"This is a great time for me to work on all the other businesses," Patrick said. "I'm working on [fashion line] Warrior, working on the website -- GoDaddy is helping me with that -- the wine and scheduling dinners and events and helping to promote that.

"The book definitely requires consistent promotion, scheduling interviews and podcasts and doing events around that."

Patrick hasn't watched a NASCAR race since the Daytona 500, in which she crashed (along with many others) in her final stock-car race. She said she would have no problem watching NASCAR races but has been busy with family and vacation.

And, as one would expect, she hasn't dwelled on crashing in her final NASCAR race.

"It was disappointing, but that's the risk of Daytona," Patrick said. "If I had just stayed in the race and stayed on the lead lap, I would have finished in the top 10. That's the risk of Daytona, is that it can go either way."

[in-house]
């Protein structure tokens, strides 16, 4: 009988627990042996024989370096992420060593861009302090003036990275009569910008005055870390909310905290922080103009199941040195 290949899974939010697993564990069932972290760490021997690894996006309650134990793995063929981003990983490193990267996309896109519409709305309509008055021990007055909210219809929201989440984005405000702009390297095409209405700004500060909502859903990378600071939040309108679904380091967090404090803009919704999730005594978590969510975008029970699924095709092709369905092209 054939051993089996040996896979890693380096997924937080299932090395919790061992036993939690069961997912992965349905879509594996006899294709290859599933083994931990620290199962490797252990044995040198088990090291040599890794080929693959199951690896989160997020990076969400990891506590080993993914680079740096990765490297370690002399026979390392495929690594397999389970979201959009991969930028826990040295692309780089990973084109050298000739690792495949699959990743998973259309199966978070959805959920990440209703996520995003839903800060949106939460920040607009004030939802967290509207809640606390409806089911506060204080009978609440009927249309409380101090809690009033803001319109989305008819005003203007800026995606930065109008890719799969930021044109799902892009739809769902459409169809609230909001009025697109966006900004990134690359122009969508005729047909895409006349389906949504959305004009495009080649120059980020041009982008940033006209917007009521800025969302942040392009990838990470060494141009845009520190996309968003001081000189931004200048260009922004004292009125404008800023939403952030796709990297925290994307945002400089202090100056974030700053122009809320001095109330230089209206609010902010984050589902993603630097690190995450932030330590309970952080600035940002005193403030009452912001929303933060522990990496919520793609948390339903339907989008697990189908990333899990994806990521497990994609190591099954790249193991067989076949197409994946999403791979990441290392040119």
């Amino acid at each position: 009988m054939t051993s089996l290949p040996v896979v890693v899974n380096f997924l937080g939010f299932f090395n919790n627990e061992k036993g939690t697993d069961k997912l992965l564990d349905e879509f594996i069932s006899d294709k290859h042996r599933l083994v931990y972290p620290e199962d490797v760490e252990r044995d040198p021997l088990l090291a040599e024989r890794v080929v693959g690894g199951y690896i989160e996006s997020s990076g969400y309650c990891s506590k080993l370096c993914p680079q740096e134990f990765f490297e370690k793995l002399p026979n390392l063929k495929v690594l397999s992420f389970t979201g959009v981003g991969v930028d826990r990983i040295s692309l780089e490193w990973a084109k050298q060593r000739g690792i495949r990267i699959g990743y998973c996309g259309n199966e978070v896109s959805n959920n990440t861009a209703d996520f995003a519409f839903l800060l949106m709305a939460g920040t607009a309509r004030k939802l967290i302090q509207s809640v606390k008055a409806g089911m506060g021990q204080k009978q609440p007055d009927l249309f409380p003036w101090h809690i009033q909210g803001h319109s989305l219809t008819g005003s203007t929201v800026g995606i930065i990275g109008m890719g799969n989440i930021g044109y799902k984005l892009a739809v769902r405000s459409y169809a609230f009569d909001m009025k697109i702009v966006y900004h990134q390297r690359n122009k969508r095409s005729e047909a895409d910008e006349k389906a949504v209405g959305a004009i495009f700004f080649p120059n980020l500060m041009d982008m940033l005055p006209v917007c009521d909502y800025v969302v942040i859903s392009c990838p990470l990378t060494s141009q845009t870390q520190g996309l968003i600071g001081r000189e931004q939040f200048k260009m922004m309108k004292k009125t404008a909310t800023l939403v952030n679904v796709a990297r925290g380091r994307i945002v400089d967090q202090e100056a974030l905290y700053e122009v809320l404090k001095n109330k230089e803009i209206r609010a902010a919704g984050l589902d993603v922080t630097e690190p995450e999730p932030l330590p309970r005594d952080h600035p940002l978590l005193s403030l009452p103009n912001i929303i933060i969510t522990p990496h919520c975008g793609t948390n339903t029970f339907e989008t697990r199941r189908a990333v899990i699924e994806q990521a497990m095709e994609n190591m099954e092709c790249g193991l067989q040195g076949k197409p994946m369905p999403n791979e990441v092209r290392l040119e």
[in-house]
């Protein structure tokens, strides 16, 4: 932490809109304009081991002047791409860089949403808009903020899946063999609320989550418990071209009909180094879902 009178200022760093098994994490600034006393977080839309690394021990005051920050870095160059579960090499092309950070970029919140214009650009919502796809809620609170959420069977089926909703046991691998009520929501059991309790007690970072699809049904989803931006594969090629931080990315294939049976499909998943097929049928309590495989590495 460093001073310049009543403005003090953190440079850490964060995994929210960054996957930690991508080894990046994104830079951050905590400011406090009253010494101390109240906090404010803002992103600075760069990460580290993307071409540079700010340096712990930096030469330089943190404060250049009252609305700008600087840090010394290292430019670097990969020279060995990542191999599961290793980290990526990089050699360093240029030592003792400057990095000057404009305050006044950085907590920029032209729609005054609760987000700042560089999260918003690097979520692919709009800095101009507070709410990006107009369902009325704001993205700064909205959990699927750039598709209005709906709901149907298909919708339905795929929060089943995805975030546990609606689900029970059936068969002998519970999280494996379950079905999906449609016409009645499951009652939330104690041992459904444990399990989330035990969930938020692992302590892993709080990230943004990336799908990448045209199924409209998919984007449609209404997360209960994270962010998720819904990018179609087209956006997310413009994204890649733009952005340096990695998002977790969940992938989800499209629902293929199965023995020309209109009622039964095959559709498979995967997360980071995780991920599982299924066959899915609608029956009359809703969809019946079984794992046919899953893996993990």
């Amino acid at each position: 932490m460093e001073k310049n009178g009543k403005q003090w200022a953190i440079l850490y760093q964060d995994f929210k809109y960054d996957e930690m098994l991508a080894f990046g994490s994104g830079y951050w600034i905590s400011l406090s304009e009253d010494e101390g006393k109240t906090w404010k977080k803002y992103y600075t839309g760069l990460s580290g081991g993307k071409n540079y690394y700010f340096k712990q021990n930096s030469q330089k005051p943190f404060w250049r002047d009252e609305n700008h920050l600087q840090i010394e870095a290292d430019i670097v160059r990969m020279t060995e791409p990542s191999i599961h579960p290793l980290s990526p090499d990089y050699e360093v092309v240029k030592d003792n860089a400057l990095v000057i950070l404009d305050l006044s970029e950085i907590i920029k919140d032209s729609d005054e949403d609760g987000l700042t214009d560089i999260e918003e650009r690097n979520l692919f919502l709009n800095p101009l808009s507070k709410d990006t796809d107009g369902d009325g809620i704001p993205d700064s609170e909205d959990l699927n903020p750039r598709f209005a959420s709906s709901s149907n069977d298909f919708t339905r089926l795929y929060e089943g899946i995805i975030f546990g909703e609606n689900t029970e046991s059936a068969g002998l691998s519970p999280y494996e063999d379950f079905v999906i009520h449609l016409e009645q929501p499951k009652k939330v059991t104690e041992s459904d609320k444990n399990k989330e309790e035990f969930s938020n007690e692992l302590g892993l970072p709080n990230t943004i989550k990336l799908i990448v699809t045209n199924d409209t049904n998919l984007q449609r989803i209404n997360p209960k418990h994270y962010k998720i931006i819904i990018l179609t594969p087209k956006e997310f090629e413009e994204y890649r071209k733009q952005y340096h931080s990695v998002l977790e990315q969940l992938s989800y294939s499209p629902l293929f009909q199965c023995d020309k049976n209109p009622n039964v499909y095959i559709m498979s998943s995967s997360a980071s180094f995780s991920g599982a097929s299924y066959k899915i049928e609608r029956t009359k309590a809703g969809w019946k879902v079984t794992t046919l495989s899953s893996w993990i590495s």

At some point, it might hit her that her final race is approaching in little more than two months. She has started 115 career IndyCar races. She believes she knows how these things will work. And there is enough practice at Indianapolis to learn what she needs to know, or at least all she could.

"I'm just nervous because I haven't been in the car in a while, and I hope to do really well because I was in that position before," Patrick said.

"I'm most nervous it will take time to transition, but hopefully it will be quick and easy and I will stay comfortable and it will just be a matter of working on the balance of the car and hope there is some luck on your side."

And hopefully a good memory of what 33 cars taking the green feels like at Indianapolis.

"Nothing can prepare you for Turn 1, Lap 1, green flag and the turbulence and you feel like your car is floating," she said. "It is just the way it is."